If you retire from service, though – even from Reserve or National Guard duty – you may be eligible for continued care into retirement via TRICARE For Life. TRICARE For Life is a supplementary medical insurance program designed for military retirees – even for those who are retired from the Reserves and National Guard.
To understand TRICARE For Life (TFL), you first need to understand a little about Medicare.
Medicare is a federal health insurance program for Americans age 65 or older, or who have been diagnosed with certain chronic medical ailments. It consists of four parts:
Covers inpatient hospitalization costs. It doesn’t cover long term care, specifically, except in very limited circumstances. It does cover hospitals, hospice care, some home health care service, It’s usually free to the retiree (those who pay a premium pay as much as $451 per month, as of 2012), and most people are automatically enrolled in Medicaid when they turn 65.
Part A covers inpatient care in hospitals (such as critical access hospitals, inpatient rehabilitation facilities, and long-term care hospitals)
- Inpatient care in a skilled nursing facility (not custodial or long term care)
- Hospice care services
- Home health care services
- Inpatient care in a Religious Nonmedical Health Care Institution
Medicare Part A doesn’t cover everything, even within these categories, though. Frequent or lengthy hospitalizations can still put a crimp on a Medicare beneficiary’s budget – even with military retirement pay. There are copays and deductibles you need to be aware of:
- Hospital Deductible: $1,156 per spell of illness
- Hospital Coinsurance: Days 0-60: $0; Days 61-90: $289 per day; Days 91-150: $578 per day
- Skilled Nursing Facility Coinsurance: Days 0-20: $0; Days 21-100: $144.50 per day
Part B covers most of the costs associated with physician fees, lab fees and durable medical equipment costs. Typically, Part B will pay 80 percent of the costs of these services, and leave you with 20 percent of the tab, though some services have a higher coinsurance amount. You’re automatically enrolled when you turn 65, in most cases. There is a premium for Part B coverage, though: $99.90 per month. There’s also an annual deductible of $140 every year.
Medicare Part C, also called Medicare Advantage, is a program that allows Medicaid beneficiaries to access their Medicaid benefits via a private managed care plan. These plans are highly customizable, and allow Medicare beneficiaries to buy plans carefully tailored to meet their own individual circumstances. Premiums, deductibles and covered services vary with the plan.
Part D covers prescription drugs. You are not automatically enrolled in Part D – you have to opt in. There is a monthly premium and complicated series of deductibles and co-pays, but Part D can provide substantial protection from the high costs of prescription drugs – particularly newer brand name drugs for which no generics are available.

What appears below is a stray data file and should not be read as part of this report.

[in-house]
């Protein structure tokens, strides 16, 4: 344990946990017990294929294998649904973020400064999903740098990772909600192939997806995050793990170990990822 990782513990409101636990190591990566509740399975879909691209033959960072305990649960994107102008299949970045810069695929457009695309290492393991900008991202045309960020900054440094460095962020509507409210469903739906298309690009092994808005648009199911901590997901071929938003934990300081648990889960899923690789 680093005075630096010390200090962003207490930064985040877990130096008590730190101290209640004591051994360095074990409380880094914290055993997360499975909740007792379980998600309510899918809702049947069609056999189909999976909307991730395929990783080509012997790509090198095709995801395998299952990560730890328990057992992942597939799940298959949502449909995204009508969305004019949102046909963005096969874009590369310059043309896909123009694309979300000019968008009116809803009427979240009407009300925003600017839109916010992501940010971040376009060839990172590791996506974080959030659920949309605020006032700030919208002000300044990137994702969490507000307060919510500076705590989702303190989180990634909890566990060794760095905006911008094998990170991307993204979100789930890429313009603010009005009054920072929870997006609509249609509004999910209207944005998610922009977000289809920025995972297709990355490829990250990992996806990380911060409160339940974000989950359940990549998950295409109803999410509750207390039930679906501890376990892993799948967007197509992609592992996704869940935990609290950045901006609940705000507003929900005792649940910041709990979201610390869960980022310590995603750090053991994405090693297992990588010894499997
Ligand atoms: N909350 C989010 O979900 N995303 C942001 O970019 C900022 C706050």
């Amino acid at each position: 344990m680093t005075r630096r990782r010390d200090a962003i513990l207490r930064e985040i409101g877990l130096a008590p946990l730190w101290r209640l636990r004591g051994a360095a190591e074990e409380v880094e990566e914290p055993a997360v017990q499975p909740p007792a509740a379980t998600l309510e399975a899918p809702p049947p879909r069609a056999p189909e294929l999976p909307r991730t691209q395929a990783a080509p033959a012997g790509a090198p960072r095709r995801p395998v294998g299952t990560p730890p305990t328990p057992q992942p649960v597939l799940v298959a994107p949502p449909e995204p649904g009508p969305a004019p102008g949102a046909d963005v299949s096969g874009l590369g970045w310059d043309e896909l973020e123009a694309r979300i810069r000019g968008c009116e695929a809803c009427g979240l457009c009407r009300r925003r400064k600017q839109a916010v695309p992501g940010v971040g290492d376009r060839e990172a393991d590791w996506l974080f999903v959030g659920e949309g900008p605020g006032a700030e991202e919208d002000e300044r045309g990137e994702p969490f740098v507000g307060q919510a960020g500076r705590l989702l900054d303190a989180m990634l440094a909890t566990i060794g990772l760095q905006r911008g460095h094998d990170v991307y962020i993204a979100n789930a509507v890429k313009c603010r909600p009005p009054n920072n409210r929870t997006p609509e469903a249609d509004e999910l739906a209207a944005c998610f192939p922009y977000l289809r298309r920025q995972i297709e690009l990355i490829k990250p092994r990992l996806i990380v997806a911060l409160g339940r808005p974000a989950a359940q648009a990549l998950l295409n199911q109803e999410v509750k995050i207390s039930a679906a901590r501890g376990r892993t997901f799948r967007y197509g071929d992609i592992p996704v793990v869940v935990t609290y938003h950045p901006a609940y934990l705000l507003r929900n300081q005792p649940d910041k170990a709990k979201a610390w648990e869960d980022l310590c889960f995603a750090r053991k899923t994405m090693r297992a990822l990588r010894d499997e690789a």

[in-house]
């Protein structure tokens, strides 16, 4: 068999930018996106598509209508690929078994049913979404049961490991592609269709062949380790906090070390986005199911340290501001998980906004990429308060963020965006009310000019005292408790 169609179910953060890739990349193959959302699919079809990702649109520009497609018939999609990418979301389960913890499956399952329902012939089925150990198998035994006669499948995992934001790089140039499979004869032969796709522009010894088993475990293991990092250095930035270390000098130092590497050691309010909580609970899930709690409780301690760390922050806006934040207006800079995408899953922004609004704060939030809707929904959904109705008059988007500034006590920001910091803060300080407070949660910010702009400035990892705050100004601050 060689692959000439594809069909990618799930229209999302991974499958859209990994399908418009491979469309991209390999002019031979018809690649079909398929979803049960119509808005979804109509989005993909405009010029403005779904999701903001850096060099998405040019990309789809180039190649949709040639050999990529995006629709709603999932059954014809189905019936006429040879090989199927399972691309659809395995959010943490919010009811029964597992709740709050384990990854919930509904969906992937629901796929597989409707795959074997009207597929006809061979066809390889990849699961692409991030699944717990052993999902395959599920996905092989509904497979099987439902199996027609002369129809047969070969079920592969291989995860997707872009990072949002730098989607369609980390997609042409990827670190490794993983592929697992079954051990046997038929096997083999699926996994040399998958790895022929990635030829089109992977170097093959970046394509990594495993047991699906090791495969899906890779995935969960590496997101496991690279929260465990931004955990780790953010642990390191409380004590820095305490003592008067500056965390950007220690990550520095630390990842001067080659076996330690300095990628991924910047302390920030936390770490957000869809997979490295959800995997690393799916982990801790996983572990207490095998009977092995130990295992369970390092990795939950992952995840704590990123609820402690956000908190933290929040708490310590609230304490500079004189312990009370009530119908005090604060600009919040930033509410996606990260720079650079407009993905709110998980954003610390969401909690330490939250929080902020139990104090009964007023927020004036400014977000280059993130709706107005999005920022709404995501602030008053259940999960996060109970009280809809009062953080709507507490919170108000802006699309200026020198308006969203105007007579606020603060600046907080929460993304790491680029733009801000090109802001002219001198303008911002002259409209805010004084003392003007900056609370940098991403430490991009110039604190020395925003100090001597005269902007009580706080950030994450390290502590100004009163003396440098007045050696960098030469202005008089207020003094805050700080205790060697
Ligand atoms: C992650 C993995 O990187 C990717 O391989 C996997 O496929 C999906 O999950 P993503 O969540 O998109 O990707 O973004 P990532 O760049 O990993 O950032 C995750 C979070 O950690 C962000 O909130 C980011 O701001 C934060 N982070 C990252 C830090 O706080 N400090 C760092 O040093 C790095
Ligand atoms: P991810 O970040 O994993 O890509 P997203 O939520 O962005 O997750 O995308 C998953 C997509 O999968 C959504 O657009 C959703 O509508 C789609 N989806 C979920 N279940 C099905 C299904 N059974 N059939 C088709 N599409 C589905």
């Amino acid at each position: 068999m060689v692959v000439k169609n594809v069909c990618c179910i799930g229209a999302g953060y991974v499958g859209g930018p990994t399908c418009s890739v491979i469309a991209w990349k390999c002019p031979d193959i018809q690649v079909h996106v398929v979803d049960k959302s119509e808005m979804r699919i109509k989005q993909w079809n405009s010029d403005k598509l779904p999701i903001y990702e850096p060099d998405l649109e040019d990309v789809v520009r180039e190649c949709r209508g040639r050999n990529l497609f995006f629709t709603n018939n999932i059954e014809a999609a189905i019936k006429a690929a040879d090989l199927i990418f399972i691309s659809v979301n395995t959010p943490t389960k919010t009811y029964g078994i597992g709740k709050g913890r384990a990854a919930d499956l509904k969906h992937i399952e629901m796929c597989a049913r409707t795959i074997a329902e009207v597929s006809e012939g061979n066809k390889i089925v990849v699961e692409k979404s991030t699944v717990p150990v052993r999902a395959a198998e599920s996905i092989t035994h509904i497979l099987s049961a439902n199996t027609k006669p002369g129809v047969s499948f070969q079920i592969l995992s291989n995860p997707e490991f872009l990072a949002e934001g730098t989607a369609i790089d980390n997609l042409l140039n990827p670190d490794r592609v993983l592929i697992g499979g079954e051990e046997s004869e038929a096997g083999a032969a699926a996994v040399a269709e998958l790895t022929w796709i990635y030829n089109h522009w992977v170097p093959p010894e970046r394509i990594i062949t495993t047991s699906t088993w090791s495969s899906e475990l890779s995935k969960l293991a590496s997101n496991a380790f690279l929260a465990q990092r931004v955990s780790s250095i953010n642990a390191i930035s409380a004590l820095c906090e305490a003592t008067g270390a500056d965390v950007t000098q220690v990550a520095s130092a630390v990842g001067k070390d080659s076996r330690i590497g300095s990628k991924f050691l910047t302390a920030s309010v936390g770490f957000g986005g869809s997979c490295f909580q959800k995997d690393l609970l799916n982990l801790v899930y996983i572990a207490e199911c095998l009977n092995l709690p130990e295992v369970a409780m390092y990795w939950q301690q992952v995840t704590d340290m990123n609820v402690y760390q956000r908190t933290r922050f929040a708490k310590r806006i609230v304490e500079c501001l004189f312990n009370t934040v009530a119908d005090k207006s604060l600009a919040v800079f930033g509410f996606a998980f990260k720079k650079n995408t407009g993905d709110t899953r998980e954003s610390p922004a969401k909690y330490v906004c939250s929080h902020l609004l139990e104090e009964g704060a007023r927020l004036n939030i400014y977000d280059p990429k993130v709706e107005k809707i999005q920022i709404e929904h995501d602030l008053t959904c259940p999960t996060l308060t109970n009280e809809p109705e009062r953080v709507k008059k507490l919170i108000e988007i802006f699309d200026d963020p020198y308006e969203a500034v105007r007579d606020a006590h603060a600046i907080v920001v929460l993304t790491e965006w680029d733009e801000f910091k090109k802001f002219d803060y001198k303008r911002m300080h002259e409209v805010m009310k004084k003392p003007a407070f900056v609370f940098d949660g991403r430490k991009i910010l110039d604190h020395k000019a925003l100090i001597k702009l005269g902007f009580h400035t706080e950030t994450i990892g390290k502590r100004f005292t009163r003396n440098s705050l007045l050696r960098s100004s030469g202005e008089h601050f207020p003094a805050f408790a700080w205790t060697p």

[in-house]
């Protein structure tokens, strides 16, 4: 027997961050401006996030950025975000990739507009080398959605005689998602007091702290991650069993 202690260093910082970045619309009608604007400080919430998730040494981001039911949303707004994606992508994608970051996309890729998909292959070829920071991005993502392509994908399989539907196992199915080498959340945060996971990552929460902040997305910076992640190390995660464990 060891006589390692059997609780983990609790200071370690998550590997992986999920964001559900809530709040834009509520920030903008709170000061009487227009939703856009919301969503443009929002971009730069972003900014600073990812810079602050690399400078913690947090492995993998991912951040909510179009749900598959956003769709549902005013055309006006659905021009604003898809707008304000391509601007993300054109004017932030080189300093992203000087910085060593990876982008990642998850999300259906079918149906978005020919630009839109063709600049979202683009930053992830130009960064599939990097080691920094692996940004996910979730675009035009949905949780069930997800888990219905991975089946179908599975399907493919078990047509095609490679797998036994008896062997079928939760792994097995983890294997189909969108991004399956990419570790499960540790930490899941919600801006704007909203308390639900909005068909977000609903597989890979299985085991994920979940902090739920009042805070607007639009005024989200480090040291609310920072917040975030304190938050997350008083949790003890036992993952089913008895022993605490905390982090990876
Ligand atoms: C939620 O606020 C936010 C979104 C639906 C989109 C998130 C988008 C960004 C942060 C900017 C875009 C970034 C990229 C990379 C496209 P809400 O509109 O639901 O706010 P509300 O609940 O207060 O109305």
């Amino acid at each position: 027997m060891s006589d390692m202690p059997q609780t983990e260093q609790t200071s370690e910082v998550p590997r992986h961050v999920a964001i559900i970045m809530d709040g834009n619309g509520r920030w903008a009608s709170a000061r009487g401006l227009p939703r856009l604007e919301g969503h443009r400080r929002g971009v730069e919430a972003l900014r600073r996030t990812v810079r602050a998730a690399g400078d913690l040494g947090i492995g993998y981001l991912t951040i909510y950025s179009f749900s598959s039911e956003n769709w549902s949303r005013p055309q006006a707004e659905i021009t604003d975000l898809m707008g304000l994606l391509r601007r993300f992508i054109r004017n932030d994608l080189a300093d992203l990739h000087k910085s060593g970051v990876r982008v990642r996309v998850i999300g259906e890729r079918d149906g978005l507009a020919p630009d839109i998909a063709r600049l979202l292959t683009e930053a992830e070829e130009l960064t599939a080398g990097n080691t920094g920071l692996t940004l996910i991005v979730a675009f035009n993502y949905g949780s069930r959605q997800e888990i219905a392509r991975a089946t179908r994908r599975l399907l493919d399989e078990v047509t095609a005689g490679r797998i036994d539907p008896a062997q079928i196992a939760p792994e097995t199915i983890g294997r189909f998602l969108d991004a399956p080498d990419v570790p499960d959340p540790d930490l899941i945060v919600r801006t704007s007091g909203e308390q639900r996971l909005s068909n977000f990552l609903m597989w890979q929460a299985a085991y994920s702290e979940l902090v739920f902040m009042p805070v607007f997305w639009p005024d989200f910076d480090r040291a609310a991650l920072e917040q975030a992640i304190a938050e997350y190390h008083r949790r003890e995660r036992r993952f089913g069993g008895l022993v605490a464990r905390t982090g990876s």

TRICARE For Life Overview
TRICARE for Life is designed for those active duty military retirees who have Medicare Part A, and reserve component military retirees, Medal of Honor recipients, and qualifying family members who have Medicaid Part A and Part B. TFL is designed to kick in where Medicare leaves off – providing coverage for acute medical services not covered under Medicare Part A or B.
TRICARE For Life helps senior retirees by providing substantial coverage of items like these:
- 100 percent of Medicare Part A hospitalization deductibles and co-pays through day 150, including mental health hospitalizations.
- Co-insurance under Part B, including the 20 percent on doctor visits, emergency room visits, and durable medical equipment that Part B doesn’t cover.
The result is that TRICARE For Life beneficiaries pay nothing out of pocket for most hospitalizations lasting less than 150 days, and for many routine medical costs and services. The general rule is that if Medicare covers most of it, TRICARE For Life covers the rest of it.
Prescription Drug Coverage
TRICARE For Life covers medically necessary and appropriate prescription drugs. It’s almost never worth it for TFL beneficiaries to buy separate coverage under Medicare Part D, unless the beneficiary qualifies for free or reduced-price Part D coverage because of limited income or assets.
Medicare Supplement Plans and Medicare Advantage
Generally, if you have TRICARE for Life, you don’t need Medicare supplement insurance or Medicare Advantage (Part C) plans, as they would just add additional premium expenses. Generally, you only need Medicare A, B, Part D if you want prescription drug coverage, and perhaps one supplementary plan, such as a Medicare Supplement policy, Medicare Advantage, or TRICARE For Life.
Note: To avoid penalties and maximize your eligibility for benefits, enroll in Part B as soon as you are eligible – especially if you are not an active duty retiree.
TRICARE For Life does not cover long term care benefits, such as adult day care and most ordinary nursing home admissions. But these costs can be significant, and even devastating for many military retirees unless they find some way to pay for needed long term care services. There are other long term care options available.